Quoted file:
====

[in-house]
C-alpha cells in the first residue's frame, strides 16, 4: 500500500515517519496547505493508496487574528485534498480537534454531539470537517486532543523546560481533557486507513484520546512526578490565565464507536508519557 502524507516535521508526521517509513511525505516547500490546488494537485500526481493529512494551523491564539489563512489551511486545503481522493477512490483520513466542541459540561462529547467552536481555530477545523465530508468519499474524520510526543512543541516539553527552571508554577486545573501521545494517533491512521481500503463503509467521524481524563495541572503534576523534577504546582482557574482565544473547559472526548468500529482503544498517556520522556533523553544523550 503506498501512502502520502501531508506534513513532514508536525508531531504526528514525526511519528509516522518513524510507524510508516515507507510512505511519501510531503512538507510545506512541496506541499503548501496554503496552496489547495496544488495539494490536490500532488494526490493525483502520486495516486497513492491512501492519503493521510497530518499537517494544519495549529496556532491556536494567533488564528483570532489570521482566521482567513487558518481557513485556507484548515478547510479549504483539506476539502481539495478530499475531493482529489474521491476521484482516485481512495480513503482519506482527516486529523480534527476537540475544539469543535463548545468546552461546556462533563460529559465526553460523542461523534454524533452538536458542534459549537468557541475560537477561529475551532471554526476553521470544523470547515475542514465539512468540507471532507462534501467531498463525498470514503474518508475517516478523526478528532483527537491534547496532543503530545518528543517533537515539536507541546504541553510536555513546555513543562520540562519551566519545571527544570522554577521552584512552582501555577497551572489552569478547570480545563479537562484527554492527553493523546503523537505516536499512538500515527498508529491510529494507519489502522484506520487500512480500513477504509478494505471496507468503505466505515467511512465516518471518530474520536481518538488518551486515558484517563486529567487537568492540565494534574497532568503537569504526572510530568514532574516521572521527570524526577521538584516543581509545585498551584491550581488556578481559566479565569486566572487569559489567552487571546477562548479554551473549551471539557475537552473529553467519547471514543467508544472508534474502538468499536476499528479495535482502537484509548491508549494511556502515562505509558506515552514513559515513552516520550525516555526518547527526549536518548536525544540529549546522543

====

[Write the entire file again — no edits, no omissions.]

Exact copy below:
[in-house]
C-alpha cells in the first residue's frame, strides 16, 4: 500500500515517519496547505493508496487574528485534498480537534454531539470537517486532543523546560481533557486507513484520546512526578490565565464507536508519557 502524507516535521508526521517509513511525505516547500490546488494537485500526481493529512494551523491564539489563512489551511486545503481522493477512490483520513466542541459540561462529547467552536481555530477545523465530508468519499474524520510526543512543541516539553527552571508554577486545573501521545494517533491512521481500503463503509467521524481524563495541572503534576523534577504546582482557574482565544473547559472526548468500529482503544498517556520522556533523553544523550 503506498501512502502520502501531508506534513513532514508536525508531531504526528514525526511519528509516522518513524510507524510508516515507507510512505511519501510531503512538507510545506512541496506541499503548501496554503496552496489547495496544488495539494490536490500532488494526490493525483502520486495516486497513492491512501492519503493521510497530518499537517494544519495549529496556532491556536494567533488564528483570532489570521482566521482567513487558518481557513485556507484548515478547510479549504483539506476539502481539495478530499475531493482529489474521491476521484482516485481512495480513503482519506482527516486529523480534527476537540475544539469543535463548545468546552461546556462533563460529559465526553460523542461523534454524533452538536458542534459549537468557541475560537477561529475551532471554526476553521470544523470547515475542514465539512468540507471532507462534501467531498463525498470514503474518508475517516478523526478528532483527537491534547496532543503530545518528543517533537515539536507541546504541553510536555513546555513543562520540562519551566519545571527544570522554577521552584512552582501555577497551572489552569478547570480545563479537562484527554492527553493523546503523537505516536499512538500515527498508529491510529494507519489502522484506520487500512480500513477504509478494505471496507468503505466505515467511512465516518471518530474520536481518538488518551486515558484517563486529567487537568492540565494534574497532568503537569504526572510530568514532574516521572521527570524526577521538584516543581509545585498551584491550581488556578481559566479565569486566572487569559489567552487571546477562548479554551473549551471539557475537552473529553467519547471514543467508544472508534474502538468499536476499528479495535482502537484509548491508549494511556502515562505509558506515552514513559515513552516520550525516555526518547527526549536518548536525544540529549546522543